• This conclusion is freeing in that we do not have to examine each and every wasp we ever encounter to ascertain what characteristics it may have. Because of the validity of deductive reasoning, we may make an assumption that is both useful and efficient.
deductive reasoning2
Deductive reasoning
  • Deductive reasoning is the kind of reasoning in which the conclusion is necessitated by, or reached from, previously known facts (the premises). If the premises are true, the conclusion must be true. This is distinguished from adductive and inductive reasoning, where the premises may predict a high probability of the conclusion, but do not ensure that the conclusion is true.
  • Deductive reasoning may also be defined as inference in which the conclusion is of no greater generality than the premises or inference in which the conclusion is just as certain as the premises.
deductive reasoning3
Deductive reasoning
  • Deductive reasoning, or deduction, starts with a general case and deduces specific instances.
  • Deduction is used by scientists who take a general scientific law and apply it to a certain case.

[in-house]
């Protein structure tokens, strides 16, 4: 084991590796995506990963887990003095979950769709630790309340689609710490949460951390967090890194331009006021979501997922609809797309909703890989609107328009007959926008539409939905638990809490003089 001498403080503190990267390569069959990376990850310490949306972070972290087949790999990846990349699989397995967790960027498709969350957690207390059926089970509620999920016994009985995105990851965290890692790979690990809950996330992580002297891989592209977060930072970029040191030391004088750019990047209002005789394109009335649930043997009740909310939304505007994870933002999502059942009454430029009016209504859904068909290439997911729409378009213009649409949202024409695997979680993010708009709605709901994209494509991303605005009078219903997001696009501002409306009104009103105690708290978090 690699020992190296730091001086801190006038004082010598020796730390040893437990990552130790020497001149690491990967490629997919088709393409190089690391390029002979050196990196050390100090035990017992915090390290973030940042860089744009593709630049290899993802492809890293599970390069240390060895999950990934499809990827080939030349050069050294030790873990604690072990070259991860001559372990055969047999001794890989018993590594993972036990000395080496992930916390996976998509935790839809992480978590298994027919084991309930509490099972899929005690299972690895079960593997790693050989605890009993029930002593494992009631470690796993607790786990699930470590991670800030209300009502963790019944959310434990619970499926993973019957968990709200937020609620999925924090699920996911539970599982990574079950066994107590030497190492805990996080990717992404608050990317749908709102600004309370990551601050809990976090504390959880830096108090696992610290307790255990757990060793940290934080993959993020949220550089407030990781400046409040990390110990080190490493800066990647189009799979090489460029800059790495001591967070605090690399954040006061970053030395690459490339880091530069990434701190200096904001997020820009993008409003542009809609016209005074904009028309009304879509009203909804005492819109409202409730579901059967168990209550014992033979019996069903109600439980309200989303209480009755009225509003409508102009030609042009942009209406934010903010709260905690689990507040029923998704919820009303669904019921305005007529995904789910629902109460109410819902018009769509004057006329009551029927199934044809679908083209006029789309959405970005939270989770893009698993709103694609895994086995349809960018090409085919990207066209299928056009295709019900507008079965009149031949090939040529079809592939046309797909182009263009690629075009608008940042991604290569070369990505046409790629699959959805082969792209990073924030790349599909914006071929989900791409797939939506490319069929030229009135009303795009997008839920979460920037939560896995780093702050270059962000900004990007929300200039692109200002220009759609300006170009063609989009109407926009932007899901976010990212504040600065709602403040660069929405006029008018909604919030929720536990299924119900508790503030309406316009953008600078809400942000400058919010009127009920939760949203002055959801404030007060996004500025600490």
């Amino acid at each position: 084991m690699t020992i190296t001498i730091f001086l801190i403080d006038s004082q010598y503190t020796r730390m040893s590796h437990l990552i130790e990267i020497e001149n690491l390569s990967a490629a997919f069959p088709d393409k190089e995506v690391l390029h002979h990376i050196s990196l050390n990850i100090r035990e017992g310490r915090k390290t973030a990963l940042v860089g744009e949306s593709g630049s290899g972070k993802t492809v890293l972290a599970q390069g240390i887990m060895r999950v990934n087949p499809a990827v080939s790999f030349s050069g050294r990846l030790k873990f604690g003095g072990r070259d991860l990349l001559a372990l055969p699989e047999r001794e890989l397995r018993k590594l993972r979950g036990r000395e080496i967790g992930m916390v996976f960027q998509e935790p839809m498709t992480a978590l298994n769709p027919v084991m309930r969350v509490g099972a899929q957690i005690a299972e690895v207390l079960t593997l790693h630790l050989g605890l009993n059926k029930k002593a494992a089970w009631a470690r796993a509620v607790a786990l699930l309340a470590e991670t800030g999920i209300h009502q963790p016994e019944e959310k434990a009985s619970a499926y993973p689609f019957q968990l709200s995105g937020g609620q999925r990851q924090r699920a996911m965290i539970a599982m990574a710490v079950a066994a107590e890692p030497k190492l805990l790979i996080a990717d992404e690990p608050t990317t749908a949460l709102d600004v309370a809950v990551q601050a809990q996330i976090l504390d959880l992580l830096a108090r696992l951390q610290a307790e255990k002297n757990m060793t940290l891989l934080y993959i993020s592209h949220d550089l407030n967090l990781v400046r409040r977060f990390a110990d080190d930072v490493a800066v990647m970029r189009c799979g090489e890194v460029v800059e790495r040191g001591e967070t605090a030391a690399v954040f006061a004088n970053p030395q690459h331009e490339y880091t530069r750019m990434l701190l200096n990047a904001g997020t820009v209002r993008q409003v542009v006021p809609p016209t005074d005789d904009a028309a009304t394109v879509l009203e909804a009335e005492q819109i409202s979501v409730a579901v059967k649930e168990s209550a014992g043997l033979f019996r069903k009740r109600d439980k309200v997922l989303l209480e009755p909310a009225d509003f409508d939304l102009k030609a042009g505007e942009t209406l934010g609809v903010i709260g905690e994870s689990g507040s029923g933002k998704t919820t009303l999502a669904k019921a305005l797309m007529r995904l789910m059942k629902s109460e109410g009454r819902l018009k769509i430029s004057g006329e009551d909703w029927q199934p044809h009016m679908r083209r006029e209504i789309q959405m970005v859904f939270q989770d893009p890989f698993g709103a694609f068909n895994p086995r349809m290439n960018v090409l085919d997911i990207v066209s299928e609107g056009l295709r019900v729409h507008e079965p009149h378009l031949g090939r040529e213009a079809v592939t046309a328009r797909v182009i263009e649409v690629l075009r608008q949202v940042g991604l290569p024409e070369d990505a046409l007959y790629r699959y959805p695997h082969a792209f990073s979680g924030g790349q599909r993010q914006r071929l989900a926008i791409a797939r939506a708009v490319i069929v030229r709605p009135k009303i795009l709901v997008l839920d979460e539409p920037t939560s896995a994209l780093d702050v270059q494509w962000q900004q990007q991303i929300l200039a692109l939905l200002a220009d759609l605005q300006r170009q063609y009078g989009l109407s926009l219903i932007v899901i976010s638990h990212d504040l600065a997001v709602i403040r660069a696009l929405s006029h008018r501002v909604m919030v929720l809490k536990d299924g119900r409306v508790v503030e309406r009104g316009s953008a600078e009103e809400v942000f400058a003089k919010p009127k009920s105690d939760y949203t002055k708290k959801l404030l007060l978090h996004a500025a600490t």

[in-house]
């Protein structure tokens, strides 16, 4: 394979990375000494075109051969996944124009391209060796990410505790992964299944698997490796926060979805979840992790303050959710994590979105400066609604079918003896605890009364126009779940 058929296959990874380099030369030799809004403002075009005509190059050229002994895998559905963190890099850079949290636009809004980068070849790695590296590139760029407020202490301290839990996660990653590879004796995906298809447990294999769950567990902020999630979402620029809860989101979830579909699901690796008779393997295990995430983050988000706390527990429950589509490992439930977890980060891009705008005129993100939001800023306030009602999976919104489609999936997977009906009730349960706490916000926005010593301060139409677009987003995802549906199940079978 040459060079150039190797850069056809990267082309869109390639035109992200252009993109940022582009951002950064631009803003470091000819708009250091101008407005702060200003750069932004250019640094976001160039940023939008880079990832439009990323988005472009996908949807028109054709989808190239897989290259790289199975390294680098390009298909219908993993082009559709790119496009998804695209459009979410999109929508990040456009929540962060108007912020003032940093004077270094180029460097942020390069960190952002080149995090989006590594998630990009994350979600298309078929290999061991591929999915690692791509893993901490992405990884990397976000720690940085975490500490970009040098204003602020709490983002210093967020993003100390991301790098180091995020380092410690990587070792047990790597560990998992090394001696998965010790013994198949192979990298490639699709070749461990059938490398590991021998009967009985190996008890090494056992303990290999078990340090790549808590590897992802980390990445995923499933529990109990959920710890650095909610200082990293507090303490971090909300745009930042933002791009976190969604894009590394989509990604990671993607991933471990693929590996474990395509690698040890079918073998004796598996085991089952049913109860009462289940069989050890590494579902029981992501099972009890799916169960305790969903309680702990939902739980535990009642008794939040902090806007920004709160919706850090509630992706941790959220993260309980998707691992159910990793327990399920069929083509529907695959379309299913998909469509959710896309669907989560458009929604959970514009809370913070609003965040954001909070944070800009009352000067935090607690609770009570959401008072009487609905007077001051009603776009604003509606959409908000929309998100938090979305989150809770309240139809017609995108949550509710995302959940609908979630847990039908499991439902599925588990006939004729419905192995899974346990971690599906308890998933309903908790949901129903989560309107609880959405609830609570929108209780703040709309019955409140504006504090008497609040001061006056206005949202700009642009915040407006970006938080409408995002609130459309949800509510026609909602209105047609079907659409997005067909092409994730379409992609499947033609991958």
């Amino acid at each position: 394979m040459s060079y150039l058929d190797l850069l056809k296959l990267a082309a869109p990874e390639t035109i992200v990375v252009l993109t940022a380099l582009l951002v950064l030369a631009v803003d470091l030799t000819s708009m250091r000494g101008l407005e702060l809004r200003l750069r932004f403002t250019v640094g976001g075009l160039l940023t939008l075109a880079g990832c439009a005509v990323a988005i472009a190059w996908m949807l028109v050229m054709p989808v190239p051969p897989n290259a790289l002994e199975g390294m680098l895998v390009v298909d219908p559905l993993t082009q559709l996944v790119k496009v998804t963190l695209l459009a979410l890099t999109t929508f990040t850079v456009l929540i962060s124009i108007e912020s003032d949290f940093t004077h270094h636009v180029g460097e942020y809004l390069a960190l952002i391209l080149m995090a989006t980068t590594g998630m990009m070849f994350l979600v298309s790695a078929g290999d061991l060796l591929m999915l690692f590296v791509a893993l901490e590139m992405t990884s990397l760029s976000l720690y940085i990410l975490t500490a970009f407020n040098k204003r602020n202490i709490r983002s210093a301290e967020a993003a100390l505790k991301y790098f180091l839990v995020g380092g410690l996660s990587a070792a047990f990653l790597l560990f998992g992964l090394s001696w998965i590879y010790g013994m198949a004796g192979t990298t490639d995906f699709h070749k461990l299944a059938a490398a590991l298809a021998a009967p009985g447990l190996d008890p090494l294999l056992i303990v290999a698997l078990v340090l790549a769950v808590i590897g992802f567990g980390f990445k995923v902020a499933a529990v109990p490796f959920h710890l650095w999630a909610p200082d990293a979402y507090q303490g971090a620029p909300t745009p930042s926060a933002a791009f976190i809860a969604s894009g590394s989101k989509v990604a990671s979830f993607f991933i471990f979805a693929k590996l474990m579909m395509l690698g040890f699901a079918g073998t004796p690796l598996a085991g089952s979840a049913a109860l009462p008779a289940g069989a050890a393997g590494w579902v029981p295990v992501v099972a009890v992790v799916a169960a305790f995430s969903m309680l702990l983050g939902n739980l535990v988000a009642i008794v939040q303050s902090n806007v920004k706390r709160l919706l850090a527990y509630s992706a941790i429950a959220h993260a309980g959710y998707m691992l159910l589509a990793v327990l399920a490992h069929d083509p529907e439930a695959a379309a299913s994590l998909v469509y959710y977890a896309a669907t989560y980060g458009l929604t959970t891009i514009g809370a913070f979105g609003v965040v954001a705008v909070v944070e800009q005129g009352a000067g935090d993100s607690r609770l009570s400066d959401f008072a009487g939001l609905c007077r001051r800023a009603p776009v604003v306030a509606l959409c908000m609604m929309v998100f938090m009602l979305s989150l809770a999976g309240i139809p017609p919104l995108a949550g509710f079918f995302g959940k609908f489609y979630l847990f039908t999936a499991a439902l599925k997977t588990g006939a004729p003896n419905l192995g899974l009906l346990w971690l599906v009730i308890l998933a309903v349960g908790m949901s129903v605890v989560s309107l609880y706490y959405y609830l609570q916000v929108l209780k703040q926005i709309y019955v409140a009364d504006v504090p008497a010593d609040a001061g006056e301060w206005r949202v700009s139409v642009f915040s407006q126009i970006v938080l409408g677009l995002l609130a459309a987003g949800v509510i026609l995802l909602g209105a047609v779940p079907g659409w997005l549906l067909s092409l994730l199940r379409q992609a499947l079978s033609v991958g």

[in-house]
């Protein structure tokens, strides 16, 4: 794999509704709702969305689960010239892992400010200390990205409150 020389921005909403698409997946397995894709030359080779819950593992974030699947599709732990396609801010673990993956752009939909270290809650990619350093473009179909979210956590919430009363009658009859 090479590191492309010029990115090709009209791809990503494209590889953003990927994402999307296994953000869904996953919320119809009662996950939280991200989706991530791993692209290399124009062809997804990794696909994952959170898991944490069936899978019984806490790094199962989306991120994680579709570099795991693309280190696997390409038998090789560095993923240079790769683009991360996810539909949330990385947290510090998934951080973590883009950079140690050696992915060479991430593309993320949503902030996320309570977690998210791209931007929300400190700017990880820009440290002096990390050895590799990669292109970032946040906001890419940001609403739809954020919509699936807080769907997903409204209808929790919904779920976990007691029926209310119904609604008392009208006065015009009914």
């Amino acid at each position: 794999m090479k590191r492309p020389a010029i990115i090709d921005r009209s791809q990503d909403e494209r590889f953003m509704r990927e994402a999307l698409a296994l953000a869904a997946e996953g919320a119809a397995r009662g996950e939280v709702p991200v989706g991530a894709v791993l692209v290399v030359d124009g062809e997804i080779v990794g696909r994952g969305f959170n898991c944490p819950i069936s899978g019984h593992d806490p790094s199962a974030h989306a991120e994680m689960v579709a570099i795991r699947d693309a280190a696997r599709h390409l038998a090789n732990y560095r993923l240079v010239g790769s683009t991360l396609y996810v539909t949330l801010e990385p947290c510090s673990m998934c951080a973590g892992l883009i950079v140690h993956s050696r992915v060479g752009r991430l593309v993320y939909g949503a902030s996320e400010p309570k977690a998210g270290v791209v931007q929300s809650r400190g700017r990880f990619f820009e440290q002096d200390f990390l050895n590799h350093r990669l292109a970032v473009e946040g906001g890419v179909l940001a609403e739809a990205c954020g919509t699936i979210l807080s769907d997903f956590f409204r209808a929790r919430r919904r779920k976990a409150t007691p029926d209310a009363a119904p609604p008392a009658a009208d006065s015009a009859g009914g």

• Sherlock Holmes used deduction when he took some general indicators and deduced the specific details of a rather knotty case.
deductive reasoning4
Deductive Reasoning
  • Deductive Reasoning is the process of reasoning from general principles to other general principles or specific examples. For example, a reasoner, knowing that all crows are black (a general fact about crows) can conclude that my pet crow (a specific example) is black. Similarly, the same reasoner, knowing that crows are birds, can conclude that some birds are black (another general principle regarding birds).
deductive reasoning5
Deductive Reasoning
  • Much of the study of formal logic has involved mechanistic or algorithmic methods both for the representation of these general principles and for methods of making inferences from these principles that are guaranteed to be correct. When properly performed, deductive logic is sound, which is to say that if the premises of the argument are true, the conclusion is guaranteed to be true (or alternatively, if the conclusion is false, at least one of the premises must have been false; if my pet is white, then either I am mistaken in thinking it to be a crow, or not all crows are white).
  • It should be noted that deductive reasoning can never generate "new" truths, therefore all genuine experimentation or empirical research will of necessity involve elements of inductive reasoning.
inductive reasoning
Inductive Reasoning
  • The process of thinking in which a conclusion is made based on observation